What's Your Story Part IV: Epistolary Writing

What's Your Story Part IV: Epistolary Writing

Blog post by Chris
Thursday, September 28, 2017

Epistolary…you may be reading that word and thinking: “What the heck is that?” Chances are you have read a book incorporating the epistolary technique – one written using a series of correspondence or diary entries. Bram Stoker’s Dracula, Mary Shelley’s Frankenstein, Anne Frank’s The Diary of a Young Girl, and Alice Walker’s The Color Purple all are examples of this style of storytelling. Thanks to a childhood filled with letter writing, I am fond of and connect with the epistolary story. It is a more engaging version of a first-person account that allows the reader to get inside the thoughts and feelings of a character or multiple characters. I appreciate this depth of empathy that goes along with being in the mind of a character. Other features that make the epistolary genre distinctive include:

  • Shaping the relationship between letter writer and recipient
  • Providing story dimension by offering different points of view
  • Allowing for deeper character development
  • Clarifying the passage of time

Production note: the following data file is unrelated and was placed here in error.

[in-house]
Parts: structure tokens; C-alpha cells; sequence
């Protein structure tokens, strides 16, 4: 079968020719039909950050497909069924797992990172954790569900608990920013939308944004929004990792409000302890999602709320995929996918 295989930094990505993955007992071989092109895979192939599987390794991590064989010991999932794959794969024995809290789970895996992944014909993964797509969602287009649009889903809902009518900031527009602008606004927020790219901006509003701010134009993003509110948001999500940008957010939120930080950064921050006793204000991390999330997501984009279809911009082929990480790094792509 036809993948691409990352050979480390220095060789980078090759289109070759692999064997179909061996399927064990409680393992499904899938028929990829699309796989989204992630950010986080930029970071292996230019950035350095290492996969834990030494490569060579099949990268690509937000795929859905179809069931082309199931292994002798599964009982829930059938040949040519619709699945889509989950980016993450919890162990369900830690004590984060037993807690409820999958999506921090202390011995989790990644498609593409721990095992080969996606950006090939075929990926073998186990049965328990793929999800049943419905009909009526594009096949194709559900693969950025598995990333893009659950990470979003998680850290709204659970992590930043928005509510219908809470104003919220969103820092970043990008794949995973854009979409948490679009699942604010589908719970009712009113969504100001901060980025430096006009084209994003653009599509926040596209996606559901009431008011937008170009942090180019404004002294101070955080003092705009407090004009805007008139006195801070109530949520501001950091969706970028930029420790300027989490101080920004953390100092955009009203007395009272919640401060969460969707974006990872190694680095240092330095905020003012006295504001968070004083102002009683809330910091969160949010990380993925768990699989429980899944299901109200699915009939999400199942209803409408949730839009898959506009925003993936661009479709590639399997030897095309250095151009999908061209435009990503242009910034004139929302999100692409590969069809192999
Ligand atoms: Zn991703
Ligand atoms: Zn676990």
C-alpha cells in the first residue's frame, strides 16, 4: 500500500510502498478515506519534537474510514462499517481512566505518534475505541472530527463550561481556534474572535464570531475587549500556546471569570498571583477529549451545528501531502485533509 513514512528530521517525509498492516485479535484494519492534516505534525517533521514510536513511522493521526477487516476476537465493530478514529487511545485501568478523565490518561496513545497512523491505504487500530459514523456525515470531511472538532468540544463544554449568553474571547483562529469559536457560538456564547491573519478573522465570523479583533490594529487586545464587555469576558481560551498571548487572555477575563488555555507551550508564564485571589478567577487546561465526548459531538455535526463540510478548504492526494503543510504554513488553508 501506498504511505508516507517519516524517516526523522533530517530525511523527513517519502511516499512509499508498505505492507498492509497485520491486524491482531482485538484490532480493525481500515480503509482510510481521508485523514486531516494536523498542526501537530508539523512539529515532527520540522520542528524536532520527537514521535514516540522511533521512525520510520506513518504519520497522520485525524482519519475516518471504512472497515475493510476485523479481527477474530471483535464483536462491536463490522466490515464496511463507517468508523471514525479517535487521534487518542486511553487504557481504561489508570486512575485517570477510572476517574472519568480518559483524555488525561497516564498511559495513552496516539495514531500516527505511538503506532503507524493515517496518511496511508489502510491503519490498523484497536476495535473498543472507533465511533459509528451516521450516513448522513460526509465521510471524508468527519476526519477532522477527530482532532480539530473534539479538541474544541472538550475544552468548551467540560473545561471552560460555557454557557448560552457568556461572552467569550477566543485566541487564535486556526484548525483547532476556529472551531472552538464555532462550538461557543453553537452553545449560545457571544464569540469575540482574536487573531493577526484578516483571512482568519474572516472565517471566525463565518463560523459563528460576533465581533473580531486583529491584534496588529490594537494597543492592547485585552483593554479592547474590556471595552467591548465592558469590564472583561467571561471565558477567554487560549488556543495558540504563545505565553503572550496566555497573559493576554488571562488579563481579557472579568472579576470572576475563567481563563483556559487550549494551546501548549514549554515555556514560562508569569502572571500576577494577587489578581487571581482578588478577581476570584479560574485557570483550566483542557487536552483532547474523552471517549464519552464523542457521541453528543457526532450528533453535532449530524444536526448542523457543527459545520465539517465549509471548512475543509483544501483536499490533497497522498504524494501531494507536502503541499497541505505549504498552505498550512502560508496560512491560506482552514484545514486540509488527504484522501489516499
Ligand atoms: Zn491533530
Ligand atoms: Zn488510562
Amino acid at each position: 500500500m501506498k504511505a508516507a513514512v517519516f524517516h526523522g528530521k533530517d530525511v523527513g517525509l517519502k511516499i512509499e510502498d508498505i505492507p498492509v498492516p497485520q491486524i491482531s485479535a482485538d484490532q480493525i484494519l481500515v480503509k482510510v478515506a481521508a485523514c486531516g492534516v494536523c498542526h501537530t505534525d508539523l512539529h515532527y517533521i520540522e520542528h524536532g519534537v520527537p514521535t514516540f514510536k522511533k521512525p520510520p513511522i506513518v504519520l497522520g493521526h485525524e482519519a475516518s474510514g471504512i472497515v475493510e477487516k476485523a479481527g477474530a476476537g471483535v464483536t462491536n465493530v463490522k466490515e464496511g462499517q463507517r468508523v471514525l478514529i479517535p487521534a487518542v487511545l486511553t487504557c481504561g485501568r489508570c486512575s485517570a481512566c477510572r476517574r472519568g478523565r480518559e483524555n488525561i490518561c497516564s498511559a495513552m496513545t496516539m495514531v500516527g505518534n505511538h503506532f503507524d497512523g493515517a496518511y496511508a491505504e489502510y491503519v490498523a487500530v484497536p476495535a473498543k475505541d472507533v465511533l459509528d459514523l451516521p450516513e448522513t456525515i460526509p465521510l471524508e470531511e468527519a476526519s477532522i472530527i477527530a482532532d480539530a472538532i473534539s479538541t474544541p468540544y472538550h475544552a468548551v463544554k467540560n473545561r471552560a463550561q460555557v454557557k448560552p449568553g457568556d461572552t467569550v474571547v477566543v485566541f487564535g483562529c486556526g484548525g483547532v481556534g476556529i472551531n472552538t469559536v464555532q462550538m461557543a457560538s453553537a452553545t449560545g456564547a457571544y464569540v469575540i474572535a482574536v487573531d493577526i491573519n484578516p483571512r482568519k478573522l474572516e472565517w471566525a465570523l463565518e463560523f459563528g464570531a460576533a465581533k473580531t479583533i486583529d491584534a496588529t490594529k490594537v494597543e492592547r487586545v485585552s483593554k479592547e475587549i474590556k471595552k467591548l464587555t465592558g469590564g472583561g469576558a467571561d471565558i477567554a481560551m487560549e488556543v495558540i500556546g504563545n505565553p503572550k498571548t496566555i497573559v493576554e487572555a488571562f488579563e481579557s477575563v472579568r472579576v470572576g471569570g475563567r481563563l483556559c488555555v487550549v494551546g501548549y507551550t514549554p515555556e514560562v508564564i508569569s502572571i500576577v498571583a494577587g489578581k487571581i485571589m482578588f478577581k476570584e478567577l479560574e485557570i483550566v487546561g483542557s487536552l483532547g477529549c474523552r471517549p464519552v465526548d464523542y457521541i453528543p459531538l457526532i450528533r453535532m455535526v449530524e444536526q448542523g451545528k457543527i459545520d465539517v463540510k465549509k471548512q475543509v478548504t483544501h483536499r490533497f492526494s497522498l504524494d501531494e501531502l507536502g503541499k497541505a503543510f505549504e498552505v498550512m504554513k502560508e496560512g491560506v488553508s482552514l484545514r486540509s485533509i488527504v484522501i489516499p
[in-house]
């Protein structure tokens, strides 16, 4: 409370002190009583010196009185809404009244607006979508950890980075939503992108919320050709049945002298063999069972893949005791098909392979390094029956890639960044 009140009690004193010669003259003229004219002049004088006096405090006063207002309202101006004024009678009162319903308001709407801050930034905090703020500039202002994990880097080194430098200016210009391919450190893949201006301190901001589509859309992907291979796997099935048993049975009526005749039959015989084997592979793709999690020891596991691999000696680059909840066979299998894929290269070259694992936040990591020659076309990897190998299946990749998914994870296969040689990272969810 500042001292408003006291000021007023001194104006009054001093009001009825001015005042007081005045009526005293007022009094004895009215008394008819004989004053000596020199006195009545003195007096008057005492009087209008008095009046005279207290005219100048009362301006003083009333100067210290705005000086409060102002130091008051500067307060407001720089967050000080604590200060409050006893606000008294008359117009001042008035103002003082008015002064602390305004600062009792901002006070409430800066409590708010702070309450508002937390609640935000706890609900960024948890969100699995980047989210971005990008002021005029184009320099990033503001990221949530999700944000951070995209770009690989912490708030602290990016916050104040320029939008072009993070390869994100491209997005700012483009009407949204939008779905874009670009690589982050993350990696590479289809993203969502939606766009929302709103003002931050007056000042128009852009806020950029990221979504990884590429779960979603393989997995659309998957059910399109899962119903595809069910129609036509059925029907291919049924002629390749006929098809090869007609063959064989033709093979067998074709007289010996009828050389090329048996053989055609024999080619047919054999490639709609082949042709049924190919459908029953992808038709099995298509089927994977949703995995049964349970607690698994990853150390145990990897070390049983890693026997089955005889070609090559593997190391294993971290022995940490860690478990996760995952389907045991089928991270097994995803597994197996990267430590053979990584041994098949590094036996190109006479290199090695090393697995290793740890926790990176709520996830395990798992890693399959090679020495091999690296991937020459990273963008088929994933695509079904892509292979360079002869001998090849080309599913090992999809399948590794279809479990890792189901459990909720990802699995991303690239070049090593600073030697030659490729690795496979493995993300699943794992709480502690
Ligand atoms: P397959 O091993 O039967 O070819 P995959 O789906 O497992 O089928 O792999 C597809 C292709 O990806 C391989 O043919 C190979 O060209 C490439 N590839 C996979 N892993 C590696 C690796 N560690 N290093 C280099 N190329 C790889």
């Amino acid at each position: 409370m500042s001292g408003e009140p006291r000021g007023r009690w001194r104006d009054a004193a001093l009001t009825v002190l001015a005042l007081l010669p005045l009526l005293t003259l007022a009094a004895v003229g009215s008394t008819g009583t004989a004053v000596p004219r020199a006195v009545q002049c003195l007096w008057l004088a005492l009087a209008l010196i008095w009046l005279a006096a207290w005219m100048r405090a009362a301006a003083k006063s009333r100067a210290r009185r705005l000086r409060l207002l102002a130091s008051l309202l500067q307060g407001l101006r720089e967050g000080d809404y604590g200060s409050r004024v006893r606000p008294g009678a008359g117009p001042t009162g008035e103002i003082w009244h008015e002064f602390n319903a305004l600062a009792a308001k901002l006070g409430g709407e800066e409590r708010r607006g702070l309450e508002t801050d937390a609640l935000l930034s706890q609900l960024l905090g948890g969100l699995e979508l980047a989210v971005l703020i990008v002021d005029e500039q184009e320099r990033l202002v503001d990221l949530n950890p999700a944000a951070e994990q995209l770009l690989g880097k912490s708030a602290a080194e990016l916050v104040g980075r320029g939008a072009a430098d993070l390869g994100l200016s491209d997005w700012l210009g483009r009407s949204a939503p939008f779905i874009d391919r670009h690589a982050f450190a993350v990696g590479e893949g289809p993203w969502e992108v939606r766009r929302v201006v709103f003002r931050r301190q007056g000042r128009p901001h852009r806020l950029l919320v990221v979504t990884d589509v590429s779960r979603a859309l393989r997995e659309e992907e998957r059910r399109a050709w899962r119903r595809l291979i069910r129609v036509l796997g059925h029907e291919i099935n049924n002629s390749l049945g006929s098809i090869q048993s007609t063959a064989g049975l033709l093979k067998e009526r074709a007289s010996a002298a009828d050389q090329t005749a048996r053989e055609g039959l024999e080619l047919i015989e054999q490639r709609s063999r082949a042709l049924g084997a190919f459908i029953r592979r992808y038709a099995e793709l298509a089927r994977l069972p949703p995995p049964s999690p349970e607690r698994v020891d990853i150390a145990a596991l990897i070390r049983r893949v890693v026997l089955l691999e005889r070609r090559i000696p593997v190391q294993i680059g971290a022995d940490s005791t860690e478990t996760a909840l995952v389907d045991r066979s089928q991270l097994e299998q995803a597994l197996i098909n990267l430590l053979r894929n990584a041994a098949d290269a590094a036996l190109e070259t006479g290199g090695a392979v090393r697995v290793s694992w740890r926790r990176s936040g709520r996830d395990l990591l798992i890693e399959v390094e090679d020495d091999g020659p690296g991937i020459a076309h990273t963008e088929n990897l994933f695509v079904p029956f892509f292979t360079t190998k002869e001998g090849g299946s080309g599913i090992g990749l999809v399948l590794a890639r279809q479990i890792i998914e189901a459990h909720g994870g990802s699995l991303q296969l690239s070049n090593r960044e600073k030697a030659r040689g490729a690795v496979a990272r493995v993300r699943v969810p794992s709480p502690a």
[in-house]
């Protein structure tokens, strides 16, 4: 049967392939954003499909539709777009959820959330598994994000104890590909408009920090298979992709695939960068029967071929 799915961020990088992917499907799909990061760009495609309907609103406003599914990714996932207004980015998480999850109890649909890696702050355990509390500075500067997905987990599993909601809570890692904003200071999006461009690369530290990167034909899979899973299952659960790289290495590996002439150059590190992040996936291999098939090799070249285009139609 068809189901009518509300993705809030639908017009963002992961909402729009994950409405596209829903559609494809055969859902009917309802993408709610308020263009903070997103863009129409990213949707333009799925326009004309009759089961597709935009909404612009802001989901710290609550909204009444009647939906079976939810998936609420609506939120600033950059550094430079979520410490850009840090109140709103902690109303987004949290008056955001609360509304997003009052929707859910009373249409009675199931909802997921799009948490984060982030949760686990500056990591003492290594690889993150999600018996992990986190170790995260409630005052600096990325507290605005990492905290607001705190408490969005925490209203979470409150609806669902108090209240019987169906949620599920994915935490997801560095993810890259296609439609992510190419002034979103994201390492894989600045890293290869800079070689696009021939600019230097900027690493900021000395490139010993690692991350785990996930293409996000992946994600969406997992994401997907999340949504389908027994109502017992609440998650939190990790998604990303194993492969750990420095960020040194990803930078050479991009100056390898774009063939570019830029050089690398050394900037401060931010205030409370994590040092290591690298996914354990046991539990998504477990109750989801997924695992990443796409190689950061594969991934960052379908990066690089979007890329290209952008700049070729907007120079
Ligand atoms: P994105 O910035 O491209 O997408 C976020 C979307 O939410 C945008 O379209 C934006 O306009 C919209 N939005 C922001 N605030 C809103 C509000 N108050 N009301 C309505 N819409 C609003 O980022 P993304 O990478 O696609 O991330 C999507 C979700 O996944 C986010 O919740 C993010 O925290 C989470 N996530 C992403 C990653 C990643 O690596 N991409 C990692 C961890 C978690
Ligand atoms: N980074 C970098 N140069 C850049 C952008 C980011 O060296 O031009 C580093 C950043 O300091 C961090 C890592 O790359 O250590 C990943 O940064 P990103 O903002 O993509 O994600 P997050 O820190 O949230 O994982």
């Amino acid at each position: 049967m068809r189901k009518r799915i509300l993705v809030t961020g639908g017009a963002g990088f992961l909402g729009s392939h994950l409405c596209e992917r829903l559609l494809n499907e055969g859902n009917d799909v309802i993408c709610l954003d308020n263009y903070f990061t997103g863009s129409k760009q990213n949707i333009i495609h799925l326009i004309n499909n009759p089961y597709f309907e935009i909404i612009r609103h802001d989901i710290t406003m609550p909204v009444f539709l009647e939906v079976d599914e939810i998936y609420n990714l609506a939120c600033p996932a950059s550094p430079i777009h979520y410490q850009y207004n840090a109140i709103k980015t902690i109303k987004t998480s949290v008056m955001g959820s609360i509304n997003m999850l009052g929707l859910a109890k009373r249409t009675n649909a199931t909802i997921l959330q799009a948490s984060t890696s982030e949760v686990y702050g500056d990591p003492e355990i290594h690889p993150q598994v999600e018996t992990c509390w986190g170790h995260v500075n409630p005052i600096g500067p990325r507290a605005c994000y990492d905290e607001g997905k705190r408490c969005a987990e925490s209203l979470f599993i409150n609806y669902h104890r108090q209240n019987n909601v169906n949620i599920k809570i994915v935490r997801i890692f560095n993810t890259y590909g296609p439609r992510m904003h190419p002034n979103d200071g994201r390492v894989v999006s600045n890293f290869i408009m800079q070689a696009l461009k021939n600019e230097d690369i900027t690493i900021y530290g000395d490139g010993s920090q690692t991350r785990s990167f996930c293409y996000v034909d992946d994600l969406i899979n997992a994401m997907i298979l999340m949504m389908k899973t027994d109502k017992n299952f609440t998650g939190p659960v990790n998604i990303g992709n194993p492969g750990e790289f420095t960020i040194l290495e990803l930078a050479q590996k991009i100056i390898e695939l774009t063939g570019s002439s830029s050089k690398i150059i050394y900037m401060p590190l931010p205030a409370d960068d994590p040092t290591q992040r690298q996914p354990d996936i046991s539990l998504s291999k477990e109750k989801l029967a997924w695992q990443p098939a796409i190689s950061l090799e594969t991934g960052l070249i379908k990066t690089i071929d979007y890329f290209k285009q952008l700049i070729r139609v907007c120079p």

It may feel like a dated (no pun intended) way to convey a story, since letter and diary writing seem to be a thing of the past. Communicating our deepest emotions rarely takes the form of words on paper now that we mostly call, email, text, and post to social media. However, as usual, storytellers adapt, and reflect the world they seek to entertain. Electronic musings don’t preclude writers from the epistolary format, they just find new ways to weave the tale using these modern forms of communication. Proof is in the recent success of Where’d you go Bernadette?, a publication that uses letters, memos, and emails; Maria Semple’s work lasted a year on the New York Times Best Sellers list, landed on NPR Bestseller lists, and was shortlisted for the 2013 Women’s Prize for Fiction. It will be interesting to see how the next generation of writers uses tweets and texts to compose an epistolary novel.

There are many things that divide us as humans, but there is one thing that clearly unites us: storytelling. Stories can vary by culture and method, but at the core they convey something about who we were, are, or hope to be. As cultures develop, so too do the methods in which stories are told. In this multi-part blog series, I look to highlight some of the methods of storytelling that are alternatives to the traditional novel.